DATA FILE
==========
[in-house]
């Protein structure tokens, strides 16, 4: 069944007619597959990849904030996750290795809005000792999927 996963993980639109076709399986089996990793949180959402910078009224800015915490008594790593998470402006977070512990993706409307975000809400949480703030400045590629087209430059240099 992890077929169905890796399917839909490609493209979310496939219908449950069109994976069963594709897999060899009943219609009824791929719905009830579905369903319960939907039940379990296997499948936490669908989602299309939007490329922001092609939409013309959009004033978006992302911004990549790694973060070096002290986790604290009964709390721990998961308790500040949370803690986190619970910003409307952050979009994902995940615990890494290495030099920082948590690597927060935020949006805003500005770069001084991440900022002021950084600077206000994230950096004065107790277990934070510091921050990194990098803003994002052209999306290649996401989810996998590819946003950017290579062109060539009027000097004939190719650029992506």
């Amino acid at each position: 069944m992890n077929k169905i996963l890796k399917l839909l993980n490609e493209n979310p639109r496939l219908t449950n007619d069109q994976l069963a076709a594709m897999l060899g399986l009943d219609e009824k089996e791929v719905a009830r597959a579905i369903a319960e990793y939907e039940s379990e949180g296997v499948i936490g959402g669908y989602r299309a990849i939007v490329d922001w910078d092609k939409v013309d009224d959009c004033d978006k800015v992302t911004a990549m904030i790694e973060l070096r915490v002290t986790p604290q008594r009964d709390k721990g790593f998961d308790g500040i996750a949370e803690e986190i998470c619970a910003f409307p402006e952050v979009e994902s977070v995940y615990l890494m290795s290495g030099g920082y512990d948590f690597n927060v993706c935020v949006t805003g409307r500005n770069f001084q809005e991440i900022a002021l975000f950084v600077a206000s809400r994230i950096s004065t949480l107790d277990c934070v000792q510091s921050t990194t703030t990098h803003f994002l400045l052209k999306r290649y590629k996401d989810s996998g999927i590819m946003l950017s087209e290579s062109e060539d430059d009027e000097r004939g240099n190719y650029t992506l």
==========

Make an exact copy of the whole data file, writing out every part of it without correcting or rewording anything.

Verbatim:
[in-house]
């Protein structure tokens, strides 16, 4: 069944007619597959990849904030996750290795809005000792999927 996963993980639109076709399986089996990793949180959402910078009224800015915490008594790593998470402006977070512990993706409307975000809400949480703030400045590629087209430059240099 992890077929169905890796399917839909490609493209979310496939219908449950069109994976069963594709897999060899009943219609009824791929719905009830579905369903319960939907039940379990296997499948936490669908989602299309939007490329922001092609939409013309959009004033978006992302911004990549790694973060070096002290986790604290009964709390721990998961308790500040949370803690986190619970910003409307952050979009994902995940615990890494290495030099920082948590690597927060935020949006805003500005770069001084991440900022002021950084600077206000994230950096004065107790277990934070510091921050990194990098803003994002052209999306290649996401989810996998590819946003950017290579062109060539009027000097004939190719650029992506």
């Amino acid at each position: 069944m992890n077929k169905i996963l890796k399917l839909l993980n490609e493209n979310p639109r496939l219908t449950n007619d069109q994976l069963a076709a594709m897999l060899g399986l009943d219609e009824k089996e791929v719905a009830r597959a579905i369903a319960e990793y939907e039940s379990e949180g296997v499948i936490g959402g669908y989602r299309a990849i939007v490329d922001w910078d092609k939409v013309d009224d959009c004033d978006k800015v992302t911004a990549m904030i790694e973060l070096r915490v002290t986790p604290q008594r009964d709390k721990g790593f998961d308790g500040i996750a949370e803690e986190i998470c619970a910003f409307p402006e952050v979009e994902s977070v995940y615990l890494m290795s290495g030099g920082y512990d948590f690597n927060v993706c935020v949006t805003g409307r500005n770069f001084q809005e991440i900022a002021l975000f950084v600077a206000s809400r994230i950096s004065t949480l107790d277990c934070v000792q510091s921050t990194t703030t990098h803003f994002l400045l052209k999306r290649y590629k996401d989810s996998g999927i590819m946003l950017s087209e290579s062109e060539d430059d009027e000097r004939g240099n190719y650029t992506l």